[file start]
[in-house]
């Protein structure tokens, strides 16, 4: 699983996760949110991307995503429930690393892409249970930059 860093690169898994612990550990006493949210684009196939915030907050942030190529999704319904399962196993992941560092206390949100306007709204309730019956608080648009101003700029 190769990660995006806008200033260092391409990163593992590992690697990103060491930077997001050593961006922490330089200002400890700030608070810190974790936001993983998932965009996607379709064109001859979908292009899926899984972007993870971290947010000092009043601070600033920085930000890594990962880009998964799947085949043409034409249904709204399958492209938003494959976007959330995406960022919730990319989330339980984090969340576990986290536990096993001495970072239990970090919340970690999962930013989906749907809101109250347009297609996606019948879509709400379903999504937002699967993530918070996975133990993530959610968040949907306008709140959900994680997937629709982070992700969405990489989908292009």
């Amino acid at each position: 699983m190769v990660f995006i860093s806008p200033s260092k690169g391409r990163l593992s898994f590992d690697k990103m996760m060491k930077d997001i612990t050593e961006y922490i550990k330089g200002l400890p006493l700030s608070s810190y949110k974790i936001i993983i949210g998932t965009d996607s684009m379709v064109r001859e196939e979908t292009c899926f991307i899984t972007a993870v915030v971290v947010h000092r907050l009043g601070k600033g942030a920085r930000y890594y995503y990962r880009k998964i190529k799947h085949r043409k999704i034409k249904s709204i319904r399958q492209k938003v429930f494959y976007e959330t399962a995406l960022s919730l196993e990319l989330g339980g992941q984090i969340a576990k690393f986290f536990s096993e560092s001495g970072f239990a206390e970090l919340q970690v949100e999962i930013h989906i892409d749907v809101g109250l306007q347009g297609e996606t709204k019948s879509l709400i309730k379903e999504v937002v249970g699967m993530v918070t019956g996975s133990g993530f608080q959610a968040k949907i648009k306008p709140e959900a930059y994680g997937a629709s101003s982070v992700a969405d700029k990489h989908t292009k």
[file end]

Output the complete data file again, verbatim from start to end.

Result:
[in-house]
């Protein structure tokens, strides 16, 4: 699983996760949110991307995503429930690393892409249970930059 860093690169898994612990550990006493949210684009196939915030907050942030190529999704319904399962196993992941560092206390949100306007709204309730019956608080648009101003700029 190769990660995006806008200033260092391409990163593992590992690697990103060491930077997001050593961006922490330089200002400890700030608070810190974790936001993983998932965009996607379709064109001859979908292009899926899984972007993870971290947010000092009043601070600033920085930000890594990962880009998964799947085949043409034409249904709204399958492209938003494959976007959330995406960022919730990319989330339980984090969340576990986290536990096993001495970072239990970090919340970690999962930013989906749907809101109250347009297609996606019948879509709400379903999504937002699967993530918070996975133990993530959610968040949907306008709140959900994680997937629709982070992700969405990489989908292009």
């Amino acid at each position: 699983m190769v990660f995006i860093s806008p200033s260092k690169g391409r990163l593992s898994f590992d690697k990103m996760m060491k930077d997001i612990t050593e961006y922490i550990k330089g200002l400890p006493l700030s608070s810190y949110k974790i936001i993983i949210g998932t965009d996607s684009m379709v064109r001859e196939e979908t292009c899926f991307i899984t972007a993870v915030v971290v947010h000092r907050l009043g601070k600033g942030a920085r930000y890594y995503y990962r880009k998964i190529k799947h085949r043409k999704i034409k249904s709204i319904r399958q492209k938003v429930f494959y976007e959330t399962a995406l960022s919730l196993e990319l989330g339980g992941q984090i969340a576990k690393f986290f536990s096993e560092s001495g970072f239990a206390e970090l919340q970690v949100e999962i930013h989906i892409d749907v809101g109250l306007q347009g297609e996606t709204k019948s879509l709400i309730k379903e999504v937002v249970g699967m993530v918070t019956g996975s133990g993530f608080q959610a968040k949907i648009k306008p709140e959900a930059y994680g997937a629709s101003s982070v992700a969405d700029k990489h989908t292009k």